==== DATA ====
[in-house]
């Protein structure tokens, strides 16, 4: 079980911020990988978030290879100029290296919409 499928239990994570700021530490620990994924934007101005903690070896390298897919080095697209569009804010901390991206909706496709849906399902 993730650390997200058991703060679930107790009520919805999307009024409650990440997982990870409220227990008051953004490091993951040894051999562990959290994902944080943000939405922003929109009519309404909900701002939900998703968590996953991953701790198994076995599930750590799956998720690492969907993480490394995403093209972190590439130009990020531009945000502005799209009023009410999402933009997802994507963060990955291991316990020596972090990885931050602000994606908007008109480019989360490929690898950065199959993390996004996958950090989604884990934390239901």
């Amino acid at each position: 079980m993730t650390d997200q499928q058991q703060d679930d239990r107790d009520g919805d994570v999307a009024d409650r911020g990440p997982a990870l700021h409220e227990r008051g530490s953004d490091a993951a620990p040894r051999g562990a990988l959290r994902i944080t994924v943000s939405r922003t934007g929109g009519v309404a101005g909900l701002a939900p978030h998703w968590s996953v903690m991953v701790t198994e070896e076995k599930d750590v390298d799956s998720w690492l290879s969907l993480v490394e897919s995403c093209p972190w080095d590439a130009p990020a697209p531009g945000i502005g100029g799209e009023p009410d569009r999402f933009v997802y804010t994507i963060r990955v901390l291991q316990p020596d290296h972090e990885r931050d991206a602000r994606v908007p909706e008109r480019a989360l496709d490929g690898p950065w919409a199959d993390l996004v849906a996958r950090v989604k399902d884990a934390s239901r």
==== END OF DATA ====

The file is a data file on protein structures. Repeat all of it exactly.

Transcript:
[in-house]
């Protein structure tokens, strides 16, 4: 079980911020990988978030290879100029290296919409 499928239990994570700021530490620990994924934007101005903690070896390298897919080095697209569009804010901390991206909706496709849906399902 993730650390997200058991703060679930107790009520919805999307009024409650990440997982990870409220227990008051953004490091993951040894051999562990959290994902944080943000939405922003929109009519309404909900701002939900998703968590996953991953701790198994076995599930750590799956998720690492969907993480490394995403093209972190590439130009990020531009945000502005799209009023009410999402933009997802994507963060990955291991316990020596972090990885931050602000994606908007008109480019989360490929690898950065199959993390996004996958950090989604884990934390239901």
């Amino acid at each position: 079980m993730t650390d997200q499928q058991q703060d679930d239990r107790d009520g919805d994570v999307a009024d409650r911020g990440p997982a990870l700021h409220e227990r008051g530490s953004d490091a993951a620990p040894r051999g562990a990988l959290r994902i944080t994924v943000s939405r922003t934007g929109g009519v309404a101005g909900l701002a939900p978030h998703w968590s996953v903690m991953v701790t198994e070896e076995k599930d750590v390298d799956s998720w690492l290879s969907l993480v490394e897919s995403c093209p972190w080095d590439a130009p990020a697209p531009g945000i502005g100029g799209e009023p009410d569009r999402f933009v997802y804010t994507i963060r990955v901390l291991q316990p020596d290296h972090e990885r931050d991206a602000r994606v908007p909706e008109r480019a989360l496709d490929g690898p950065w919409a199959d993390l996004v849906a996958r950090v989604k399902d884990a934390s239901r």